Figure 8 Spleen immunophenotyping of Lc3 synthase-knockout mice. Mouse spleen immunophenotype analysis showing the fluorescence
intensity of the staining of four antibodies: The intensity from T-cell antibodies (CD4 and CD8) was normal in the Wt/KO or KO/KO phenotype
as compared to that in the Wt/Wt phenotype; that for NK cell antibody (CD49b) in the Wt/KO or KO/KO phenotype was similar to that of the
Wt/Wt phenotype, with P 0.05; and that for B cells (CD19) in the Wt/KO or KO/KO phenotype was reduced by about 39% when compared to
that of the Wt/Wt phenotype, with P < 0.001.
gangliosides affects immune regulation such that these
knockout mice produce IgG instead of IgM antibodies.
The B3gnt5 homozygous knockout mice were immunized
with purified gangliosides, either 3-isoLM1 or
3,6isoLD1, conjugated to Salmonella minnesota as a carrier
and adjuvant. Mice were minimally immunized s.c. 5
times with the ganglioside conjugates, and sera from the
immunized mice were tested by ELISA for reactivity
against the purified gangliosides. We have observed
positive antibody responses of the IgG type in the immunized
mice, and pre-immunized mouse serum was used as the
control baseline (data not shown). For both types of
ganglioside immunization, midpoint titers from some of
the sera (post 3 and post 5 immunizations) are near
the 1:10,000 titer range, which is appropriate for
progressing to hybridoma generation (Figure 9). It should also be
noted that these are IgG subclass titers. In virtually all past
attempts, including a variety of different immunization
schemes and numerous strains of immune competent
mice (e.g., C57BL/6, CH3, and SJL/j), to generate
ganglioside-reactive hybridomas, only IgM antibodies were
generated. Nevertheless, the use of the immunologically nave
knockout mice has enabled us to successfully induce IgG
responses to 3-isoLM1 and 3,6-isoLD1 in this
immunization strategy. However, in the course of evaluating them
by making a hybridoma fusion of spleen cells with
myeloma cells, we found that although the fused hybridoma
cells could survive in hypoxanthine aminopterin thymidine
(HAT) medium, very few positive clones were identified,
and these proliferated with low efficiency (data not
The mouse Lc3 synthase gene B3gnt5 was first cloned by
Henion et al. in 2001, whose work indicated that the key
function of the Lc3 synthase enzyme is the regulation of
lacto-neolacto-series ganglioside synthesis during
embryonic development and brain morphogenesis .
Postnatally, the expression was restricted to splenic B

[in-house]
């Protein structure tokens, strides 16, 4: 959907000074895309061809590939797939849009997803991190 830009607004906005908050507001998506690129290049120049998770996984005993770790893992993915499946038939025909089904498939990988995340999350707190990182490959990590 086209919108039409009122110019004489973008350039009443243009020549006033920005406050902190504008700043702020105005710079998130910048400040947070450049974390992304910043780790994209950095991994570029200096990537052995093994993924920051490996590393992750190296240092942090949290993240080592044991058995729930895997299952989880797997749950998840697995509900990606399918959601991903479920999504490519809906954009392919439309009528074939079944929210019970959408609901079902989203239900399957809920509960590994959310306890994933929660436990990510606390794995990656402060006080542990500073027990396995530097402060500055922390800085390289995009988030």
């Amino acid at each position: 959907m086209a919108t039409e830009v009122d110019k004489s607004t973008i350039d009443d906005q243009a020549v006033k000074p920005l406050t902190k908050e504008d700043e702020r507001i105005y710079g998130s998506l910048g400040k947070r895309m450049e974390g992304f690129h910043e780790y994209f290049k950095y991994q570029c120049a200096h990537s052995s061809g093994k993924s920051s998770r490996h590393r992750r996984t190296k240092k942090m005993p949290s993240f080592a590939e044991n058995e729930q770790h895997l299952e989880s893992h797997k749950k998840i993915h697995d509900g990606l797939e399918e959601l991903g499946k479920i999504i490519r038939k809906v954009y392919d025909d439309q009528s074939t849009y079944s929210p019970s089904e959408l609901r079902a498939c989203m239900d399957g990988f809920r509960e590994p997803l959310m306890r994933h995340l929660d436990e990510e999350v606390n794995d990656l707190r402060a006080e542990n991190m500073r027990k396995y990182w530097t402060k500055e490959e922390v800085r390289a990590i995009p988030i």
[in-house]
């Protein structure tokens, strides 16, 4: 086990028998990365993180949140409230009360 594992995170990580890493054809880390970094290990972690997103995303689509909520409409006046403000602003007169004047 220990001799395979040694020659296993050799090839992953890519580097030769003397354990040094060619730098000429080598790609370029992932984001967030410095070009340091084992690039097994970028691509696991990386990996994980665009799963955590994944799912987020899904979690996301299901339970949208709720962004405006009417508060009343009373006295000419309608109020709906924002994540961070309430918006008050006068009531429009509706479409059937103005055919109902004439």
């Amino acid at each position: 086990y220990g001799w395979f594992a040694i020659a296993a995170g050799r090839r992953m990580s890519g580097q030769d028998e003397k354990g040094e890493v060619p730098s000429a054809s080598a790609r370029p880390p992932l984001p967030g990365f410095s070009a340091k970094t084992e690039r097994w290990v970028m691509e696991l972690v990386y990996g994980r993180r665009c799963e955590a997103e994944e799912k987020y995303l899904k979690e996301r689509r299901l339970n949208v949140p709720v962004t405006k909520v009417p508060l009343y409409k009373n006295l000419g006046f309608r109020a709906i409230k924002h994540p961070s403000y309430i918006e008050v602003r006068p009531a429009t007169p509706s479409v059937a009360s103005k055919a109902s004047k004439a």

cells, the placenta, and cerebellar Purkinje cells, where it
co-localized with HNK-1 reactivity . We sought to
further elucidate the role of this enzyme.
In the present study, we created two genetic models
by disrupting the B3gnt5 gene, and thus the expression
of Lc3 synthase. We used two different strategies to
establish these knockout mice and then compared the
phenotypic changes in these two models. Both models
showed that lack of Lc3 synthase resulted in complete
deficits in downstream gangliosides of the lacto-neolacto
cascade. Nevertheless, mice with totally deficient
lactoneolacto-series gangliosides experienced normal
embryonic development and were born at the expected
Mendelian ratio, and if they survived delivery, could be
kept viable postnatally. However, about 9% of all
offspring displayed a dwarf phenotype, and 11% died in
Figure 9 Anti-IgG response against 3-isoLM1 and 3,6-isoLD1. Four B3gnt5knockout mice, each shown as a separate curve, were
immunized with purified gangliosides 3-isoLM1 and 3,6-isoLD1 that had been conjugated to Salmonella minnesota as a carrier and adjuvant.
Sera from the immunized mice were tested by ELISA for reactivity against the purified gangliosides (3-isoLM1 and 3,6-isoLD1) as optical density
readings at 492 nm (OD 492 nm).
early life, and genome typing results confirmed that the
Lc3 synthase-null mice tended to die early.
Mice carrying the homozygous deletion of Lc3
synthase were viable. Breeding of homozygous mutant
mice produced live pups, albeit with reduced survival
rate, which may indicate reproductive defects. Recently,
Biellmann et al. reported the disruption of the B3gnt5
gene in mice, and breeding of heterozygous mice failed
to produce any viable homozygous progeny . They
believe that the B3gnt5 gene is essential to
pre-implantation development of the murine embryo. The reason for
the discrepancy with our results is not clear. We
characterized our knockout mice by Southern blot analysis,
RT-PCR, and PCR, and by sequencing genomic DNA
clones, confirming that exon 4 of Lc3 synthase of
homozygous mice was deleted. Most recently, Kondo et al.
from Furukawas group also reported B3gnt5-deficent
mice (B3gnt5-/-) were viable, showing by sensitivity
analysis that GSLs are not pivotal receptors for Subtilase
cytotoxin in vivo with such mutant mice lacking lacto/
neo-lacto series GSLs .
As our mutant mice matured, pleiotropic phenotypic
changes occurred, including dwarfism (Figure 5), fur
loss (Figure 6B), and obesity (Figure 6C). A vexing issue
for either dwarfism or fur loss was the lack of a
satisfactory explanation for these phenotype changes, which
occurred not only in mutant mice, but also in the
wildtype littermates. The fur loss could not be ascribed to
fighting between mice, and this phenotypic change has
not been reported in similar studies of ganglioside
knockout mice. However, a dwarf phenotype in
knockout mice has been reported in several studies
[19,26,27], such as those with knockout of the gene
encoding acetylcholinesterase and Ugcg, encoding
GlcCer synthase, which catalyzes UDP-activated glucose
to ceramide. Those genes knocked out were totally